Data Structures and Algorithms 7.5 Radix Sorting

The bin sorting approach can be generalised in a technique that is known as radix sorting.

#### An example

Assume that we have n integers in the range (0,n2) to be sorted. (For a bin sort, m = n2, and we would have an O(n+m) = O(n2) algorithm.) Sort them in two phases:
1. Using n bins, place ai into bin ai mod n,
2. Repeat the process using n bins, placing ai into bin floor(ai/n), being careful to append to the end of each bin.
This results in a sorted list.

As an example, consider the list of integers:

```36 9 0 25 1 49 64 16 81 4
```
n is 10 and the numbers all lie in (0,99). After the first phase, we will have:

Bin01 23 45 67 89
Content 0 1
81
-- 64
4
25 36
16
- - 9
49

Note that in this phase, we placed each item in a bin indexed by the least significant decimal digit.

Repeating the process, will produce:

Bin01 23 45 67 89
Content 0
1
4
9
16 25 36 49 - 64 - 81 -

In this second phase, we used the leading decimal digit to allocate items to bins, being careful to add each item to the end of the bin.

We can apply this process to numbers of any size expressed to any suitable base or radix.

We can further observe that it's not necessary to use the same radix in each phase, suppose that the sorting key is a sequence of fields, each with bounded ranges, eg the key is a date using the structure:
```typedef struct t_date {
int day;
int month;
int year;
} date;
```
If the ranges for day and month are limited in the obvious way, and the range for year is suitably constrained, eg 1900 < year <= 2000, then we can apply the same procedure except that we'll employ a different number of bins in each phase. In all cases, we'll sort first using the least significant "digit" (where "digit" here means a field with a limited range), then using the next significant "digit", placing each item after all the items already in the bin, and so on.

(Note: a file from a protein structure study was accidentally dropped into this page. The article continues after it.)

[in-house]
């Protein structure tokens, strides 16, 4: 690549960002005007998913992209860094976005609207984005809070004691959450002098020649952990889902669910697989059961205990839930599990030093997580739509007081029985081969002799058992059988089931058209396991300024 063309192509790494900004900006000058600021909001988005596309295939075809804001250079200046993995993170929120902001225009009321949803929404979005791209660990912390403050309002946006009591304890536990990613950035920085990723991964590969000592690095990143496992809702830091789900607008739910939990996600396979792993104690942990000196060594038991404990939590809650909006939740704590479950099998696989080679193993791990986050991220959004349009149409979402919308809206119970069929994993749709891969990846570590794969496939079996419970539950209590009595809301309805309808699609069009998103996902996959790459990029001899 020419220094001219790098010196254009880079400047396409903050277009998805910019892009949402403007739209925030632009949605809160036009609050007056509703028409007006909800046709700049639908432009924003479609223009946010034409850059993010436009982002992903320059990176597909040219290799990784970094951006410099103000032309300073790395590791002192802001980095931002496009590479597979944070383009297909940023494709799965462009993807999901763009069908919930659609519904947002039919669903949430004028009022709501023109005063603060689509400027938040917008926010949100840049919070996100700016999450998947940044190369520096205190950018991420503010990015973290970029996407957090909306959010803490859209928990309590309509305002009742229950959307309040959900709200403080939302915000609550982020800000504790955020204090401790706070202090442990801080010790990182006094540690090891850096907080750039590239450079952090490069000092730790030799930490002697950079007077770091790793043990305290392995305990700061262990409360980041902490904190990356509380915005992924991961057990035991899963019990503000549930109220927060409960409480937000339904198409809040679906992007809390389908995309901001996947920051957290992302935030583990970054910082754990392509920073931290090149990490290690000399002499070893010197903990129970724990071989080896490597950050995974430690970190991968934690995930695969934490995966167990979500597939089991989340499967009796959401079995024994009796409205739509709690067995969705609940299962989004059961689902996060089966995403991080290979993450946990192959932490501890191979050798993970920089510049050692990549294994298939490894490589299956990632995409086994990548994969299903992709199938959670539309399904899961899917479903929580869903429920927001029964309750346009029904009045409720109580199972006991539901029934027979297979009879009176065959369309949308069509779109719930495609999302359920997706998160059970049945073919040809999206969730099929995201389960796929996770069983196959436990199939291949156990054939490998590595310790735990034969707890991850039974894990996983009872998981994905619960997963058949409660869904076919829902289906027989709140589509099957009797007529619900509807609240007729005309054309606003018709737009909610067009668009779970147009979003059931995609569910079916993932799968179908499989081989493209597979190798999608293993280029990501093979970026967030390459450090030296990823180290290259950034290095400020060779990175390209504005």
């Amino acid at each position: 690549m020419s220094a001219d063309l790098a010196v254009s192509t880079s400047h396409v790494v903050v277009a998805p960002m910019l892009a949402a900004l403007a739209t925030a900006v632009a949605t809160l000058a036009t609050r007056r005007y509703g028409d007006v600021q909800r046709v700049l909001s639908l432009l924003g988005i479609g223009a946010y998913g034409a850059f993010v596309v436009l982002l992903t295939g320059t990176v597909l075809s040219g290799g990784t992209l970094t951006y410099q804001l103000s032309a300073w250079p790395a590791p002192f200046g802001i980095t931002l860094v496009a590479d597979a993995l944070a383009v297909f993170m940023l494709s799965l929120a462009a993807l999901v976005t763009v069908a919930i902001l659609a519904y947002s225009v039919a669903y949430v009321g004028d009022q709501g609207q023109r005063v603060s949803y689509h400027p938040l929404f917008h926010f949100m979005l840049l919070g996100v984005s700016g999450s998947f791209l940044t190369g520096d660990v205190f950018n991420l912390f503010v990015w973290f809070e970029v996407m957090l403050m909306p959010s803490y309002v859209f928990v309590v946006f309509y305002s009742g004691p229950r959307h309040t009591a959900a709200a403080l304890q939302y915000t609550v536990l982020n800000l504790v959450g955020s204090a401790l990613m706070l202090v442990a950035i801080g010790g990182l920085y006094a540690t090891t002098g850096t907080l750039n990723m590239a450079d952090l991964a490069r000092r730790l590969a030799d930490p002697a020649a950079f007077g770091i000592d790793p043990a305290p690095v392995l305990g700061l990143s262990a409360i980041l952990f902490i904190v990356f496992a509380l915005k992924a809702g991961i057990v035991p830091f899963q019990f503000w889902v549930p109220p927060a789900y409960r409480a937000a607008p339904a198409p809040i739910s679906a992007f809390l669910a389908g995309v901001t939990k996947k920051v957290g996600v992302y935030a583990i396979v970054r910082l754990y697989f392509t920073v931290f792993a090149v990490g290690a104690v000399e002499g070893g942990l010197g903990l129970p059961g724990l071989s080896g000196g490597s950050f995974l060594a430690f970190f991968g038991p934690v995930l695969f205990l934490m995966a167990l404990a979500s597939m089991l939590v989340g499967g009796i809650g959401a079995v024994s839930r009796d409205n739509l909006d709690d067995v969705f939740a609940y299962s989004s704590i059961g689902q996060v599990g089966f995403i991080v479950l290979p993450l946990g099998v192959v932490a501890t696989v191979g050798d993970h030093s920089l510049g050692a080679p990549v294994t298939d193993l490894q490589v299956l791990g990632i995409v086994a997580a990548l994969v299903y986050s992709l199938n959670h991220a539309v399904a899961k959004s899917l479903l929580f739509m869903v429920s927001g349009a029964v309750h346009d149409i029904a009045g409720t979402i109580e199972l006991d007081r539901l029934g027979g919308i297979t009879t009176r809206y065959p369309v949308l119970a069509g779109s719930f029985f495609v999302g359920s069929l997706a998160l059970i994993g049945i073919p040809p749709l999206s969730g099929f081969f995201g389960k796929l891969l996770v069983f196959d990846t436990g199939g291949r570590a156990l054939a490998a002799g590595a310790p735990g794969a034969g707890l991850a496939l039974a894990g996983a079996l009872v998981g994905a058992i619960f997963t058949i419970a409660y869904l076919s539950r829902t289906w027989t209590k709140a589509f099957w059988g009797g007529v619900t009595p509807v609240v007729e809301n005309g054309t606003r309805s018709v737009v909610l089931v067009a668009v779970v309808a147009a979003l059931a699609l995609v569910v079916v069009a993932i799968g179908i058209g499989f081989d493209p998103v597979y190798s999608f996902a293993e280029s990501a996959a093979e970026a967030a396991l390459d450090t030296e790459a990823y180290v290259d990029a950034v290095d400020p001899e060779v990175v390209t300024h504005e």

Assume that the key of the item to be sorted has k fields, fi|i=0..k-1, and that each fi has si discrete values, then a generalised radix sort procedure can be written:

 ```radixsort( A, n ) { for(i=0;ifi] }``` O(n) ``` for(j=0;j
 Total

Now if, for example, the keys are integers in (0,bk-1), for some constant k, then the keys can be viewed as k-digit base-b integers.
Thus, si = b for all i and the time complexity becomes O(n+kb) or O(n). This result depends on k being constant.

If k is allowed to increase with n, then we have a different picture. For example, it takes log2n binary digits to represent an integer <n. If the key length were allowed to increase with n, so that k = logn, then we would have:
.

Another way of looking at this is to note that if the range of the key is restricted to (0,bk-1), then we will be able to use the radixsort approach effectively if we allow duplicate keys when n>bk. However, if we need to have unique keys, then k must increase to at least logbn. Thus, as n increases, we need to have logn phases, each taking O(n) time, and the radix sort is the same as quick sort!

### Sample code

This sample code sorts arrays of integers on various radices: the number of bits used for each radix can be set with the call to SetRadices. The Bins class is used in each phase to collect the items as they are sorted. ConsBins is called to set up a set of bins: each bin must be large enough to accommodate the whole array, so RadixSort can be very expensive in its memory usage!